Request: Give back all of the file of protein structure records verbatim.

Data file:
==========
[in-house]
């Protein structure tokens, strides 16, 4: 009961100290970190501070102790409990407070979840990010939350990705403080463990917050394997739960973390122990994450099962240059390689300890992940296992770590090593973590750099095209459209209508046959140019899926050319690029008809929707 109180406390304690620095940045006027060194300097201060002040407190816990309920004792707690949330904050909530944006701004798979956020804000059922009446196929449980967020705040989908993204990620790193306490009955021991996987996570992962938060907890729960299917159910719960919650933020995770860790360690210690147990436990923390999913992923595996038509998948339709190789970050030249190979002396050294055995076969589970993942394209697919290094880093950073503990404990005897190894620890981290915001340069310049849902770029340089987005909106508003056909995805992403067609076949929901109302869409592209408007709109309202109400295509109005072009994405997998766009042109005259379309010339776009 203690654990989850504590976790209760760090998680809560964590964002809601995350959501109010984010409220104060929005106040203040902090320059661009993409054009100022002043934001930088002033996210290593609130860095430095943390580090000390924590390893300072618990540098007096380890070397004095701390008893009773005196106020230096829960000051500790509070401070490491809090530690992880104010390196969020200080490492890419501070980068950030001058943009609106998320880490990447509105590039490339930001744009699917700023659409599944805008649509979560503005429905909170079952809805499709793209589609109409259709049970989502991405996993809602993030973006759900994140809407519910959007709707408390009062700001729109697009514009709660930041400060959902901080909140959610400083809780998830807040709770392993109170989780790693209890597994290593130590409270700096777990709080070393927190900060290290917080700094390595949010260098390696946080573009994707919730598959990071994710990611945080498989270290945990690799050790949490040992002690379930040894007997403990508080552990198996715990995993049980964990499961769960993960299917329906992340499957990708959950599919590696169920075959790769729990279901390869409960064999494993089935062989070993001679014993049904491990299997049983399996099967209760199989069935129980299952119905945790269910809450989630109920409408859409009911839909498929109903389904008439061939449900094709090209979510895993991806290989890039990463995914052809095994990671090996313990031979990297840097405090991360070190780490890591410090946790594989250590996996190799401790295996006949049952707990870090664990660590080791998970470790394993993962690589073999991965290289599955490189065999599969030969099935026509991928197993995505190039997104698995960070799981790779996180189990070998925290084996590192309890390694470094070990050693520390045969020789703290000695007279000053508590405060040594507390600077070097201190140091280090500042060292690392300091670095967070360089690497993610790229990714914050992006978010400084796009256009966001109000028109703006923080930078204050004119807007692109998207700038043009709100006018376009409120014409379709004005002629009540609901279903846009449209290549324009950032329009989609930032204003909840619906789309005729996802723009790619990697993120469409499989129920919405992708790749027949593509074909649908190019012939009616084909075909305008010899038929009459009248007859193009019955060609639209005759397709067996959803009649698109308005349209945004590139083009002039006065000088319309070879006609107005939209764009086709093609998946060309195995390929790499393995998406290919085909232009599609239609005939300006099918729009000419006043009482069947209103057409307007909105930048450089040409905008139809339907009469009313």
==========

[in-house]
């Protein structure tokens, strides 16, 4: 009961100290970190501070102790409990407070979840990010939350990705403080463990917050394997739960973390122990994450099962240059390689300890992940296992770590090593973590750099095209459209209508046959140019899926050319690029008809929707 109180406390304690620095940045006027060194300097201060002040407190816990309920004792707690949330904050909530944006701004798979956020804000059922009446196929449980967020705040989908993204990620790193306490009955021991996987996570992962938060907890729960299917159910719960919650933020995770860790360690210690147990436990923390999913992923595996038509998948339709190789970050030249190979002396050294055995076969589970993942394209697919290094880093950073503990404990005897190894620890981290915001340069310049849902770029340089987005909106508003056909995805992403067609076949929901109302869409592209408007709109309202109400295509109005072009994405997998766009042109005259379309010339776009 203690654990989850504590976790209760760090998680809560964590964002809601995350959501109010984010409220104060929005106040203040902090320059661009993409054009100022002043934001930088002033996210290593609130860095430095943390580090000390924590390893300072618990540098007096380890070397004095701390008893009773005196106020230096829960000051500790509070401070490491809090530690992880104010390196969020200080490492890419501070980068950030001058943009609106998320880490990447509105590039490339930001744009699917700023659409599944805008649509979560503005429905909170079952809805499709793209589609109409259709049970989502991405996993809602993030973006759900994140809407519910959007709707408390009062700001729109697009514009709660930041400060959902901080909140959610400083809780998830807040709770392993109170989780790693209890597994290593130590409270700096777990709080070393927190900060290290917080700094390595949010260098390696946080573009994707919730598959990071994710990611945080498989270290945990690799050790949490040992002690379930040894007997403990508080552990198996715990995993049980964990499961769960993960299917329906992340499957990708959950599919590696169920075959790769729990279901390869409960064999494993089935062989070993001679014993049904491990299997049983399996099967209760199989069935129980299952119905945790269910809450989630109920409408859409009911839909498929109903389904008439061939449900094709090209979510895993991806290989890039990463995914052809095994990671090996313990031979990297840097405090991360070190780490890591410090946790594989250590996996190799401790295996006949049952707990870090664990660590080791998970470790394993993962690589073999991965290289599955490189065999599969030969099935026509991928197993995505190039997104698995960070799981790779996180189990070998925290084996590192309890390694470094070990050693520390045969020789703290000695007279000053508590405060040594507390600077070097201190140091280090500042060292690392300091670095967070360089690497993610790229990714914050992006978010400084796009256009966001109000028109703006923080930078204050004119807007692109998207700038043009709100006018376009409120014409379709004005002629009540609901279903846009449209290549324009950032329009989609930032204003909840619906789309005729996802723009790619990697993120469409499989129920919405992708790749027949593509074909649908190019012939009616084909075909305008010899038929009459009248007859193009019955060609639209005759397709067996959803009649698109308005349209945004590139083009002039006065000088319309070879006609107005939209764009086709093609998946060309195995390929790499393995998406290919085909232009599609239609005939300006099918729009000419006043009482069947209103057409307007909105930048450089040409905008139809339907009469009313």